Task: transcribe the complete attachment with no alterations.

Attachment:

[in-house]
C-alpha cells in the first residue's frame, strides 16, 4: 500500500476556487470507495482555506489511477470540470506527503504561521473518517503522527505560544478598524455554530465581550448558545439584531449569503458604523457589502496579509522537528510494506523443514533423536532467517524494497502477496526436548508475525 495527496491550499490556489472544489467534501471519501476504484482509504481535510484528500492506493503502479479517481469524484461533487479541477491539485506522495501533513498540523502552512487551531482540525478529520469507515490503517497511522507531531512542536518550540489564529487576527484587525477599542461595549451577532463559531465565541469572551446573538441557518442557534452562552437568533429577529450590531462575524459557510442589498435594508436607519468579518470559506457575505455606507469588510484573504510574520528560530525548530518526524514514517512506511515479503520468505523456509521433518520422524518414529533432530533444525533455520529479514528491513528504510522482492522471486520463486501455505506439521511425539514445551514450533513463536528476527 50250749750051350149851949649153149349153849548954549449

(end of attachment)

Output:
[in-house]
C-alpha cells in the first residue's frame, strides 16, 4: 500500500476556487470507495482555506489511477470540470506527503504561521473518517503522527505560544478598524455554530465581550448558545439584531449569503458604523457589502496579509522537528510494506523443514533423536532467517524494497502477496526436548508475525 495527496491550499490556489472544489467534501471519501476504484482509504481535510484528500492506493503502479479517481469524484461533487479541477491539485506522495501533513498540523502552512487551531482540525478529520469507515490503517497511522507531531512542536518550540489564529487576527484587525477599542461595549451577532463559531465565541469572551446573538441557518442557534452562552437568533429577529450590531462575524459557510442589498435594508436607519468579518470559506457575505455606507469588510484573504510574520528560530525548530518526524514514517512506511515479503520468505523456509521433518520422524518414529533432530533444525533455520529479514528491513528504510522482492522471486520463486501455505506439521511425539514445551514450533513463536528476527 50250749750051350149851949649153149349153849548954549449